QA Choosing the Right Ball

By Frank ThomasJuly 11, 2007, 4:00 pm
Editor's Note: This is the latest in a weekly Q&A feature from GOLF CHANNEL's Chief Technical Advisor Frank Thomas. To submit a question for possible use in this column, email letsbefrank@franklygolf.com
 
Frank,
What are the key ingredients to ball selection? I would like to play the right ball consistently. Do I need to know my swing speed, etc.? I am 57 and a 14 handicap, but agree with you on lessons as opposed to buying new equipment, even though I do have a club fetish.
 
Thank you.
--Mike

 
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Andy Bean asks about square grooves on 'Ask Frank,' Monday at 11:00 p.m. ET on GC. (Wire Image)
Frank,
I have always enjoyed your comments and I have been an email subscriber to your newsletter for many months. Thank you.
 
When I was younger and played to a single digit handicap, I purchased the most expensive, top-of-the-line branded golf balls. Now that I am older (and perhaps wiser) I resist buying balls that cost $4 or $5 each. I find that by shopping carefully, I can buy name brand golf balls for $1 to $1.50 each. Admittedly, these are never the absolute top-of-the-line balls, but they are often manufactured and marketed by the same companies. Also, as an 18 handicapper, I don't notice the difference and I have yet to retire a ball because I have hit it out of round or worn it out.
 
I know Titleist, Nike and the rest want me to play the same ball as Phil, Tiger and the other touring pros, but it just doesn't seem worth it. What do you think?
--Ted

 
Dear Mike and Ted,
Mike, I know that using the correct ball is a major concern to many golfers, and Im going to try to give you a thorough answer here. Ive also included Teds letter here, because hes noticed something important, i.e., that most of the name brand balls in the marketplace today are all very good balls, which is different from how it was 30 years ago, when there was much more variation between balls ' even between balls made by the same manufacturer. I am certain that if Jack Nicklaus had played with a better ball in the mid to late 1970s, he would have won several more majors.
 
In the mid-'70s, to verify that all balls being used on tour were the same as those submitted to me at the USGA, I collected balls from tour sites. I got some MacGregor balls directly from Jack's bag and found some of them veered off line by as much as 15 to 20 yards when tested using the mechanical golfer. Re-tests proved that the first unbelievable test results were correct. I couldnt tell Jack about those results at the time, but he figured out there was a problem and soon changed to a Titleist ball and went on to win four more majors.
 
Today, we wouldnt get such erratic results; balls have improved significantly. There are basically two different grades of balls: Premium balls, designed primarily for the elite golfer, and those balls designed for average golfers, who have handicaps greater than about 5 or slower swing speeds than the elite golfers.
 
The premium balls generally have three or four layers in their construction and are designed to spin and give great control to those of us who can -- or think we can -- apply high spin to the ball around the greens. These balls also perform well at driver impact speeds above 90 mph. The downside to these balls is that they are very expensive, ranging from $35 to $55 a dozen.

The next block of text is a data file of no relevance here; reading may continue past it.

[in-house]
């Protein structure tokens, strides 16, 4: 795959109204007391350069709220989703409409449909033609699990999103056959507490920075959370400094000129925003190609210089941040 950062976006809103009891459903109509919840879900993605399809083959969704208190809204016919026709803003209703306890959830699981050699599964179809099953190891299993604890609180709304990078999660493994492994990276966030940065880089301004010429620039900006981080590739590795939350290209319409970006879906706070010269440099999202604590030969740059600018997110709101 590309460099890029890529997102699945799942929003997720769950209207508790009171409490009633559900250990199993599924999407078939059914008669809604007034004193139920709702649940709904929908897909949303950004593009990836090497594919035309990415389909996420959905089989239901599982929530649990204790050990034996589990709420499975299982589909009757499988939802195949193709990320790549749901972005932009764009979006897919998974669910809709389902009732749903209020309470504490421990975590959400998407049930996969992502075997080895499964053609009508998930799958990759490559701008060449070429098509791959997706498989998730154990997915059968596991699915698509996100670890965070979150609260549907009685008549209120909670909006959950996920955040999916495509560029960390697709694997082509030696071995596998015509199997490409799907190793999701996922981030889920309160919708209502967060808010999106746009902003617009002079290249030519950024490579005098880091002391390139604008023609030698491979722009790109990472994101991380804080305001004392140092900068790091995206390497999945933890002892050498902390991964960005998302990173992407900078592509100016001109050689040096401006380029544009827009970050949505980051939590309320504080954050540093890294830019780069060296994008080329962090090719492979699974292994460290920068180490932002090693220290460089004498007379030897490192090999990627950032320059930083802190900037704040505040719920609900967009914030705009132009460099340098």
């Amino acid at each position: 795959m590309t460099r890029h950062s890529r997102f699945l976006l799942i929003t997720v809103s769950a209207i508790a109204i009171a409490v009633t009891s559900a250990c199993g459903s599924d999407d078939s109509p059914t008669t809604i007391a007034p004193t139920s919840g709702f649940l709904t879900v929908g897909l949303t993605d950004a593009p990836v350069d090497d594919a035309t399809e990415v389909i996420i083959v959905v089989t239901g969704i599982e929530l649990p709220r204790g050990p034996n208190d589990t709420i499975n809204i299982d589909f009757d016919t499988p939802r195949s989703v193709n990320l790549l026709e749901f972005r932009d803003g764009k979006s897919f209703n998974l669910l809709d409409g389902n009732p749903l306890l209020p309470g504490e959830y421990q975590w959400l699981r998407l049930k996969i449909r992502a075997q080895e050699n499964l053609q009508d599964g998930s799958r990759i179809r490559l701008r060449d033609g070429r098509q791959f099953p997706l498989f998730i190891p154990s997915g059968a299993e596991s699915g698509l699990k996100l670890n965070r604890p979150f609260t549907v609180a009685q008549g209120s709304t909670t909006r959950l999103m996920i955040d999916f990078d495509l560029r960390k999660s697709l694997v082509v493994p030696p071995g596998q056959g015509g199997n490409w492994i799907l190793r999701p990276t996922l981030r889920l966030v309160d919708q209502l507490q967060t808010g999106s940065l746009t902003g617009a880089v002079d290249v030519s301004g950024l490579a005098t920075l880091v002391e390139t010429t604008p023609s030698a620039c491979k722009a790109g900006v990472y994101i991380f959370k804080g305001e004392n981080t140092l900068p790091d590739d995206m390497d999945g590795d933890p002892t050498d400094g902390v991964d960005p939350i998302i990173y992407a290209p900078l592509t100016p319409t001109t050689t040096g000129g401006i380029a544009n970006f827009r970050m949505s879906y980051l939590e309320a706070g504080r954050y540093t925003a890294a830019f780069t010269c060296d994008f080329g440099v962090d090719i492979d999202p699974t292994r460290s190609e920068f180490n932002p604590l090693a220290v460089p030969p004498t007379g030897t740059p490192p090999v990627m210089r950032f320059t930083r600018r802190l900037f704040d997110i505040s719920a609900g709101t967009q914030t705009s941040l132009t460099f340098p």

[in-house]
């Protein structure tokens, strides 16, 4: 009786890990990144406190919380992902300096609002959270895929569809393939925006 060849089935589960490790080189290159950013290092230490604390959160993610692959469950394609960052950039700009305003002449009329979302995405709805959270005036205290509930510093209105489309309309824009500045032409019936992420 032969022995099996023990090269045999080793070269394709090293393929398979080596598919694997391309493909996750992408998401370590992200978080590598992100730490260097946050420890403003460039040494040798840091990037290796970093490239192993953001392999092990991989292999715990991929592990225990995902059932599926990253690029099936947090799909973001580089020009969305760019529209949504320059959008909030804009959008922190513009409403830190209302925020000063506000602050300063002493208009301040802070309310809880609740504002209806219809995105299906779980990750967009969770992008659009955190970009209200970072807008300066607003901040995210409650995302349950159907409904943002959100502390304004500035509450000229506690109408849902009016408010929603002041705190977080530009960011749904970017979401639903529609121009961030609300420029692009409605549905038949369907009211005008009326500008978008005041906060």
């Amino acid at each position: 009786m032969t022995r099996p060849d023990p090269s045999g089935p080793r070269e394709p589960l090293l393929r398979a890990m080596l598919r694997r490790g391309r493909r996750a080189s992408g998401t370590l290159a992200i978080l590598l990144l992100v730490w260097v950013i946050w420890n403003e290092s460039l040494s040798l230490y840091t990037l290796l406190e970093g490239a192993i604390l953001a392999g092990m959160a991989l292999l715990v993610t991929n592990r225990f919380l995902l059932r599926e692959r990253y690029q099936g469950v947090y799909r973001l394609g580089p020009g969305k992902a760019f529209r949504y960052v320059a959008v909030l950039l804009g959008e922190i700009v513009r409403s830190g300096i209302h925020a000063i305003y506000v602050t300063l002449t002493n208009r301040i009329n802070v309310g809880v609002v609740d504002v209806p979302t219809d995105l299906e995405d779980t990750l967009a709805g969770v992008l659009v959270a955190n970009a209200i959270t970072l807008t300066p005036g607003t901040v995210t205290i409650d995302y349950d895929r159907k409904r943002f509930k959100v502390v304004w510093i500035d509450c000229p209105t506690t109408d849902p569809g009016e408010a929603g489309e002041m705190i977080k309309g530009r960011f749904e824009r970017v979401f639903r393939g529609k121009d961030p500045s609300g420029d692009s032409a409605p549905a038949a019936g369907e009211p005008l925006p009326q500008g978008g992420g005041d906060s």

Balls designed for lower swing speeds may not have the same spin properties around the green, but most of us need to get close to the green first. Theyre a better choice for those of us who arent as worried about stopping the ball short of the hole as we are about getting it down the fairway. These balls are more efficient for lower swing speeds, have sufficient spin around the greens for most of our needs, and cost about half the price of the premium version from the same company.
 
Below are a few examples of the higher priced Premium balls for generally faster swing speeds and good playing skills, and the lower priced balls for the rest of us. This is only a partial listing, but its good for starters. As far as quality is concerned, both categories provide excellent results in all the brands.
 
Premium Balls:
Callaway: HX Tour; HX 56
Maxfli: Black Max
Nike: ONE Platinum; ONE Black
Precept: Tour Premium LS; U-Tri
Srixon: Z-URC
Titleist: Pro V1; ProV1x
TaylorMade: TP Red; TP Black
 
Good Quality Balls For the Rest of Us
Callaway: HX HOT; HX Pearl; Big Bertha
Maxfli: Noodle; Red Max
Nike: Juice 312; Power Lady
Pinnacle: Power Core; Gold
Titleist: DT Solo; NXT Tour; NXT
 
Mike and Ted, go ahead and use the bottom list to make your selection and thereafter don't give it another thought. It is highly unlikely that you will be able to tell any differences in performance between the balls on this list, they are all about as good as they can get.
 
Because we think we are better than we really are, we are always tempted to go for the premium balls. The problem in doing this is that generally only your wallet will show any effects. However, the confidence factor you gain from spending more money just might make up for the yards you lose on your drives as the balls back up on the greens. The other secret Ive learned is that the more expensive balls are better they listen, particularly once theyre in flight, so dont forget to talk to them.
 
Hope this helps, and that my little story about Jack gives an insight as to how good he really was.
 
Frank
 
Frank,
Thank you for your time in producing your column; I enjoy receiving it and always learn something valuable.I seem to be much more accurate and consistent using a persimmon wood with a steel shaft rather than a metal / graphite combination. Is there any advantage for some golfers to stick with the older style woods?
 
Thank you,
--Dale

 
Dale,